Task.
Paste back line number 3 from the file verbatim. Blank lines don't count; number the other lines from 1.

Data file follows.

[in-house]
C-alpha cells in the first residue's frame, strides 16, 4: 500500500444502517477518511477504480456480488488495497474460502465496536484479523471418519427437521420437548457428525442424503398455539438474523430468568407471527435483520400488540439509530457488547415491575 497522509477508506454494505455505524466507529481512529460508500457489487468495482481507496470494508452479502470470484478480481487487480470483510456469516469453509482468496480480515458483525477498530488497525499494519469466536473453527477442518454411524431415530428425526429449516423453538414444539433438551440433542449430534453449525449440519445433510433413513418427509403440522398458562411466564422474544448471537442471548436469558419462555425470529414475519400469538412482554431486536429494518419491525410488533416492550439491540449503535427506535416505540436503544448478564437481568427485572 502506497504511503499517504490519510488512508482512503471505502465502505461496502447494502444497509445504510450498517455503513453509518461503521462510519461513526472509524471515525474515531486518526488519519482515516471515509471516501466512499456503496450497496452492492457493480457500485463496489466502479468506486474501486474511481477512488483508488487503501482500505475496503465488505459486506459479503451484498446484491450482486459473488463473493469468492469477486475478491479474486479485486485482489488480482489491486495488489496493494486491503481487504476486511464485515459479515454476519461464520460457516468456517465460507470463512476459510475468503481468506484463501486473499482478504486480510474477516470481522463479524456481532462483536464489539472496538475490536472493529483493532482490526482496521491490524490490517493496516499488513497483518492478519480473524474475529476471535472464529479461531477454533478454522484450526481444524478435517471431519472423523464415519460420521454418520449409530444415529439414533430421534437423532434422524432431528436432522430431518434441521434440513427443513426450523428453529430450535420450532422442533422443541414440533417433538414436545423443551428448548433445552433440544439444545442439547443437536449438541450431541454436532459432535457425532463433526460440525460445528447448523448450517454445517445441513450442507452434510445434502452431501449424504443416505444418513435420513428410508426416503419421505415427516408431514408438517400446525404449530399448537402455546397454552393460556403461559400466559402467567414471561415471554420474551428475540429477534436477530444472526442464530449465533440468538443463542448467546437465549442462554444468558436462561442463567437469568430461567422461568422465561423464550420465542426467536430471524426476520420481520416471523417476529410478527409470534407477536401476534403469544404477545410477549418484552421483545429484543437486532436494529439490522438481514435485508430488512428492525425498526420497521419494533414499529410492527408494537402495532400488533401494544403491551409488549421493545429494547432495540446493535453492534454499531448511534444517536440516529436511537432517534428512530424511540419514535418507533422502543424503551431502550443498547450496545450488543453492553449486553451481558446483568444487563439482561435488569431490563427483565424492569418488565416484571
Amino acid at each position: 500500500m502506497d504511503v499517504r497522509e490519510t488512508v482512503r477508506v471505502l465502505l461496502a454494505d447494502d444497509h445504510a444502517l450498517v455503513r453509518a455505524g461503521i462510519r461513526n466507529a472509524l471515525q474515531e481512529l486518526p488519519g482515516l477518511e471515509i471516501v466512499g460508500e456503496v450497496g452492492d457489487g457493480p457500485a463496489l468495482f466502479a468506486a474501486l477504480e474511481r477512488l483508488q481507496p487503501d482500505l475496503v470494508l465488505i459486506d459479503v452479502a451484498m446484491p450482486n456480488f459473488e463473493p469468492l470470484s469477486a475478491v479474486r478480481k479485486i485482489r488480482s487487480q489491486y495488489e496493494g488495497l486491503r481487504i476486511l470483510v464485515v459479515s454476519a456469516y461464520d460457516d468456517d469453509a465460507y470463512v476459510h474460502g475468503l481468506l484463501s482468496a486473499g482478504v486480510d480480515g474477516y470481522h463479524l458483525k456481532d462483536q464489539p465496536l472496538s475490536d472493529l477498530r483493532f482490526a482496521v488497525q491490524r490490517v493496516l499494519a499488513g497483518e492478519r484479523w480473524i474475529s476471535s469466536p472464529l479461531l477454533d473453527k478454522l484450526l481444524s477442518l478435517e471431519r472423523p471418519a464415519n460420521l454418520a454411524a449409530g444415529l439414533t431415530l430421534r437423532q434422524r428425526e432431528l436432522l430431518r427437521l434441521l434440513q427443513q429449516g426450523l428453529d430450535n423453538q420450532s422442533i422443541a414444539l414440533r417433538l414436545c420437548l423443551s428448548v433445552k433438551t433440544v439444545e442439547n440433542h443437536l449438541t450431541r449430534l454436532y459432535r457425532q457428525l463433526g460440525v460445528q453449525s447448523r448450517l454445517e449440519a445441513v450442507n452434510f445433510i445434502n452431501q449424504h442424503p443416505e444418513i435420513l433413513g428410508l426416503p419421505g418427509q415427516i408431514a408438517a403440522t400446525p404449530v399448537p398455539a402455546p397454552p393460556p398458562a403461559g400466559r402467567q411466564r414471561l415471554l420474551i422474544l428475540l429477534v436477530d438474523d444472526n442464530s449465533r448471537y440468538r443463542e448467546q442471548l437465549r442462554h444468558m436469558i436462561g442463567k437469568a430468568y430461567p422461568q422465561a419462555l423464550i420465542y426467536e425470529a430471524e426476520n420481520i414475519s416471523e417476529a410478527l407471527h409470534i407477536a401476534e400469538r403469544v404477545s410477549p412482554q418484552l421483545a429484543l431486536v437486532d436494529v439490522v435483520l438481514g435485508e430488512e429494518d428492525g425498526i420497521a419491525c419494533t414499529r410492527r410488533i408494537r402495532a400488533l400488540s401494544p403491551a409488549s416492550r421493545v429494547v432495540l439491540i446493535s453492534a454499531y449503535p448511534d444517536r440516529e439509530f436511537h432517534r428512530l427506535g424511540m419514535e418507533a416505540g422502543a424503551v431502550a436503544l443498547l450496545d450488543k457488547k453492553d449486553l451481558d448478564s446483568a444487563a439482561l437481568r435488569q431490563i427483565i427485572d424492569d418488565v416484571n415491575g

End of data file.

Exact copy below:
Amino acid at each position: 500500500m502506497d504511503v499517504r497522509e490519510t488512508v482512503r477508506v471505502l465502505l461496502a454494505d447494502d444497509h445504510a444502517l450498517v455503513r453509518a455505524g461503521i462510519r461513526n466507529a472509524l471515525q474515531e481512529l486518526p488519519g482515516l477518511e471515509i471516501v466512499g460508500e456503496v450497496g452492492d457489487g457493480p457500485a463496489l468495482f466502479a468506486a474501486l477504480e474511481r477512488l483508488q481507496p487503501d482500505l475496503v470494508l465488505i459486506d459479503v452479502a451484498m446484491p450482486n456480488f459473488e463473493p469468492l470470484s469477486a475478491v479474486r478480481k479485486i485482489r488480482s487487480q489491486y495488489e496493494g488495497l486491503r481487504i476486511l470483510v464485515v459479515s454476519a456469516y461464520d460457516d468456517d469453509a465460507y470463512v476459510h474460502g475468503l481468506l484463501s482468496a486473499g482478504v486480510d480480515g474477516y470481522h463479524l458483525k456481532d462483536q464489539p465496536l472496538s475490536d472493529l477498530r483493532f482490526a482496521v488497525q491490524r490490517v493496516l499494519a499488513g497483518e492478519r484479523w480473524i474475529s476471535s469466536p472464529l479461531l477454533d473453527k478454522l484450526l481444524s477442518l478435517e471431519r472423523p471418519a464415519n460420521l454418520a454411524a449409530g444415529l439414533t431415530l430421534r437423532q434422524r428425526e432431528l436432522l430431518r427437521l434441521l434440513q427443513q429449516g426450523l428453529d430450535n423453538q420450532s422442533i422443541a414444539l414440533r417433538l414436545c420437548l423443551s428448548v433445552k433438551t433440544v439444545e442439547n440433542h443437536l449438541t450431541r449430534l454436532y459432535r457425532q457428525l463433526g460440525v460445528q453449525s447448523r448450517l454445517e449440519a445441513v450442507n452434510f445433510i445434502n452431501q449424504h442424503p443416505e444418513i435420513l433413513g428410508l426416503p419421505g418427509q415427516i408431514a408438517a403440522t400446525p404449530v399448537p398455539a402455546p397454552p393460556p398458562a403461559g400466559r402467567q411466564r414471561l415471554l420474551i422474544l428475540l429477534v436477530d438474523d444472526n442464530s449465533r448471537y440468538r443463542e448467546q442471548l437465549r442462554h444468558m436469558i436462561g442463567k437469568a430468568y430461567p422461568q422465561a419462555l423464550i420465542y426467536e425470529a430471524e426476520n420481520i414475519s416471523e417476529a410478527l407471527h409470534i407477536a401476534e400469538r403469544v404477545s410477549p412482554q418484552l421483545a429484543l431486536v437486532d436494529v439490522v435483520l438481514g435485508e430488512e429494518d428492525g425498526i420497521a419491525c419494533t414499529r410492527r410488533i408494537r402495532a400488533l400488540s401494544p403491551a409488549s416492550r421493545v429494547v432495540l439491540i446493535s453492534a454499531y449503535p448511534d444517536r440516529e439509530f436511537h432517534r428512530l427506535g424511540m419514535e418507533a416505540g422502543a424503551v431502550a436503544l443498547l450496545d450488543k457488547k453492553d449486553l451481558d448478564s446483568a444487563a439482561l437481568r435488569q431490563i427483565i427485572d424492569d418488565v416484571n415491575g